5 things I learnt from talking toilets in rural Bihar


Over the past year, sanitation has hogged headlines in India like nobody’s business. And rightly so – it’s everybody’s business. Two out of three households in rural India don’t have a toilet. And many of those who do don’t use them. Against this intimidating backdrop, over two years ago, my colleagues and I at Monitor / Monitor Inclusive Markets set out to develop a market-based solution to the sanitation problem in rural Bihar. And over these two years of selling the idea of a toilet to rural consumers and working closely with people selling toilets there, I’ve learned a lot regarding consumers and how to sell to them.


With the Swachh Bharat Abhiyan (the new avatar of the Nirmal Bharat Abhiyan, itself a new avatar of the Total Sanitation Campaign), the government wants to make India open defecation free by 2019. In less than five years, all 1.2 billion of India’s population will use a toilet. Today, we’re at least 600 million shy of that. In fact, as people in the sanitation sector often say:

[Tweet “India has a majority of the world’s open defecators, and a majority of Indians open-defecate.”]

According to the 2011 Census of India, Bihar is a laggard in toilet coverage – only 18% of rural households have toilets. In 2012, we set out to develop a market-based business model to resolve this – could we harness market forces to drive adoption of toilets? After talking to 1000+ villagers in Bihar, meeting 150 value chain players and visiting sanitation interventions in many other areas, we developed business models that are now being implemented in parts of Bihar (see post-script for more details on the models). It has been fascinating to put together a business model and see it take shape on the ground. Along the way, I have also learned a lot about how consumers think, and how to sell to them.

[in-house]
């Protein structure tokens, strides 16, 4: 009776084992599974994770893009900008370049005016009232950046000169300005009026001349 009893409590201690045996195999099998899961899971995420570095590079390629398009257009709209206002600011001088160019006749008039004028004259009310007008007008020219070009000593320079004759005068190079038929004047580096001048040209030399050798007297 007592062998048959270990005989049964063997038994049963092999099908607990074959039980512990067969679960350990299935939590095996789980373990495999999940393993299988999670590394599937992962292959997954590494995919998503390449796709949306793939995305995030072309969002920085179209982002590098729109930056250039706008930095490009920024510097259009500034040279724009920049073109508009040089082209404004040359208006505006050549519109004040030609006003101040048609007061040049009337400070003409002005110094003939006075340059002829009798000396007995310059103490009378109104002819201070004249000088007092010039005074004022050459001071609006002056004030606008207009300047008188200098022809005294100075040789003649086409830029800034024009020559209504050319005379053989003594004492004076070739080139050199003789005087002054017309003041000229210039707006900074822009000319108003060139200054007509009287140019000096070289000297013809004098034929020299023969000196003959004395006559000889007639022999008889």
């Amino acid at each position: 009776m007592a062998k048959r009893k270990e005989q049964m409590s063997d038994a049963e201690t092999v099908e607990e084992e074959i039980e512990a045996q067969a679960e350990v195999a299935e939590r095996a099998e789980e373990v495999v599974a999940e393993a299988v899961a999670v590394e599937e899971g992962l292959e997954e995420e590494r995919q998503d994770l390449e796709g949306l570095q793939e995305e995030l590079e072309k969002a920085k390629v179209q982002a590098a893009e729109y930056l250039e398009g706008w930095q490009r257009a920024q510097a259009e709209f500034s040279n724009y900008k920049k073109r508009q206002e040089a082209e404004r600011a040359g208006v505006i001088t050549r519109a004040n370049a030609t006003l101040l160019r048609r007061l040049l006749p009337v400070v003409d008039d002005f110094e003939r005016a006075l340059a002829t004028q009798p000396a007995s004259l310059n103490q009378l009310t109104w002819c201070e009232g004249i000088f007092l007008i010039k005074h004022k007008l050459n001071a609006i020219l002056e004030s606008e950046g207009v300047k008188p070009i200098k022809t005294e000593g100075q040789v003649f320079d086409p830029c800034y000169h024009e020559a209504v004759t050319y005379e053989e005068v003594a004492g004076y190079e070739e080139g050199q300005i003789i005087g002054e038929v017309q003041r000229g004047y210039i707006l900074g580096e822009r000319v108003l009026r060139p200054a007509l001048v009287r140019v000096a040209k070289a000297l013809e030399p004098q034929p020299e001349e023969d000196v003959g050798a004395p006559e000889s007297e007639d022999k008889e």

1. Your value proposition needs to be concrete, tangible and real to your consumers


Your product’s value proposition has to make sense to the user, which means three things:

  1. Concrete: Your product’s benefits can’t be nebulous – they need to be specific. For example, just telling consumers that using a toilet is good for health is not convincing – you need to explain step-by-step how open defecation means you’re eating your own shit.
  2. Tangible: Sanitation NGOs today are doing a good job of making the health benefit concrete. But it’s not tangible. Even after you explain the benefits, people still need to be able to see it – just logic won’t do. And health benefits are particularly hard to demonstrate because (a) they start accruing only after a majority of the village stops open defecation, and (b) even after safe disposal of faeces, people still fall ill due to unsafe drinking water and other factors. And if something so axiomatic is hard to prove statistically, try convincing your village consumer anecdotally! Instead, what we found from speaking to people is that they want toilets for safety (vs. traveling early in the day / late at night for open defecation), convenience (especially when ill / for the elderly), and privacy – all far more tangible.